We are in fact offered a few clues as to why she ran away. Louisa feels invisible next to the hoopla of wedding-business that surrounds her melodramatic sister. Perhaps the sister has always been the show pony, with Louisa simply fading into the wallpaper. Louisa also feels that her sister hates her. She may be lacking in self-esteem to the point where she genuinely feels she would not be missed if she were not there. To compensate for not knowing why Louisa ran away (the macro question), we are told in minute detail why Louisa makes the decisions around the execution of running away. We’re told why she got rid of her coat in the way she did, and why she bought a return ticket and so on. All of this detail creates a need in the reader to ask, ‘YES, BUT WHY DID YOU RUN AWAY?!’


“She would never have wanted to spoil my wedding,” Carol said. But she knew that was exactly what I’d wanted.

Louisa, Please Come Home by Shirley Jackson


Since Louisa wants to run away from home, annoy her sister and remain anonymous, the opponent is the character who stands in the way of that.

In this case, it is Paul, introduced early to provide cohesion. (It’s not a good idea to introduce characters late in a short story. If a character is needed towards the end, introduce them early, somehow.)

There was only one bad minute. Paul saw me. Paul always lived next door to us. Carol hates him more than she hates me. My mother can’t stand him, either.

Of course, he didn’t know I was running away. I told him what I had told my parents. I was going downtown to get away from all the noise. He wanted to come with me. But I ran for the bus and left him standing there.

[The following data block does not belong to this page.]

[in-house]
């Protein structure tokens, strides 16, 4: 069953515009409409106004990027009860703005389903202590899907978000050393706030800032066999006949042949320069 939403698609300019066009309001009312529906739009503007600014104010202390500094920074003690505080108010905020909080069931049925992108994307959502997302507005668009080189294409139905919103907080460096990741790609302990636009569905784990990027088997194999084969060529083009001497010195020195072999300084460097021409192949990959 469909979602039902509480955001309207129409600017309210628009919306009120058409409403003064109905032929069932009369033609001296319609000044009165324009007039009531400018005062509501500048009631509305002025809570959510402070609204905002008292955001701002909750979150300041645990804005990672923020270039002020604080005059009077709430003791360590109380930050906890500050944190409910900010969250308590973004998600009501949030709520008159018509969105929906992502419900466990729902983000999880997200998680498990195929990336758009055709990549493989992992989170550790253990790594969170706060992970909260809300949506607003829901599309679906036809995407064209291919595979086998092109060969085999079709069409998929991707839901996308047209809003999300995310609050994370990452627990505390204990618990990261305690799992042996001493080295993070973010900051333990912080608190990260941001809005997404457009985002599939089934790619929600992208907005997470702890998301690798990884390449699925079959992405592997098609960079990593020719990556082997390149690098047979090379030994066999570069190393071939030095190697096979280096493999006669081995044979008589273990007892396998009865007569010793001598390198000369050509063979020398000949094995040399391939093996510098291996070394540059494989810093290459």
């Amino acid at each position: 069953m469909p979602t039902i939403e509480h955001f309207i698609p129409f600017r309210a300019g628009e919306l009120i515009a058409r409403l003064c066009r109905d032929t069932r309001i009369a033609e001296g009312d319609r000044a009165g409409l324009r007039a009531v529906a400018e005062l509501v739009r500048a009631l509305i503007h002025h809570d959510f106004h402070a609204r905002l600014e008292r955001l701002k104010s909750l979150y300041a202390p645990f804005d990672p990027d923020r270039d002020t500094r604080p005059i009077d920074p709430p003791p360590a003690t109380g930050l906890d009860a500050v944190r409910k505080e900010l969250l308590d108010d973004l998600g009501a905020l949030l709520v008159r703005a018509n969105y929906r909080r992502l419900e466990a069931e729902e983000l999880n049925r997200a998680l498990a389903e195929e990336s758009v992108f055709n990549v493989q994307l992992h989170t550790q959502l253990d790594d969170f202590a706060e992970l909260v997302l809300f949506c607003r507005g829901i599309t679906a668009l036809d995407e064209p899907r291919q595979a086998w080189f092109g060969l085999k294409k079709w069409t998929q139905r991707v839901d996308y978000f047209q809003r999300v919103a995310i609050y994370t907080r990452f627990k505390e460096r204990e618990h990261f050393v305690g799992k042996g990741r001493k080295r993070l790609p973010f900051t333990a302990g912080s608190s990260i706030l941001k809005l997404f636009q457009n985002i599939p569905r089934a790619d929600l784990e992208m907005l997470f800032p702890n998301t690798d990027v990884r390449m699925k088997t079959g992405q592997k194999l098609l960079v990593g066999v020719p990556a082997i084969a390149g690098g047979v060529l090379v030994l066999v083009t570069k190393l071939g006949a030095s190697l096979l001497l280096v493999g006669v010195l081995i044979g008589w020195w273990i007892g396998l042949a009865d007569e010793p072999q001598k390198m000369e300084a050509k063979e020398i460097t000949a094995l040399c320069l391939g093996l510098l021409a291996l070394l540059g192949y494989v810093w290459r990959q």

Louisa, Please Come Home by Shirley Jackson


I bought a round-trip ticket; that was important, because it would make them think I was coming back; that was always the way they thought about things. If you did something you had to have a reason for it, because my mother and my father and Carol never did anything unless they had a reason for it, so if I bought a round-trip ticket the only possible reason would be that I was coming back.

Louisa, Please Come Home by Shirley Jackson

Normally, you’d think someone’d have more trouble running away and staying unfound. Shirley Jackson subverts that expectation; it’s remarkably easy for Louisa to do just that:

Anyway, Carol’s wedding may have been fouled up, but my plans went fine—better, as a matter of fact, than I had ever expected.

Louisa, Please Come Home by Shirley Jackson


The Battle scene happens with Louisa bumps into Paul.



Mrs Peacock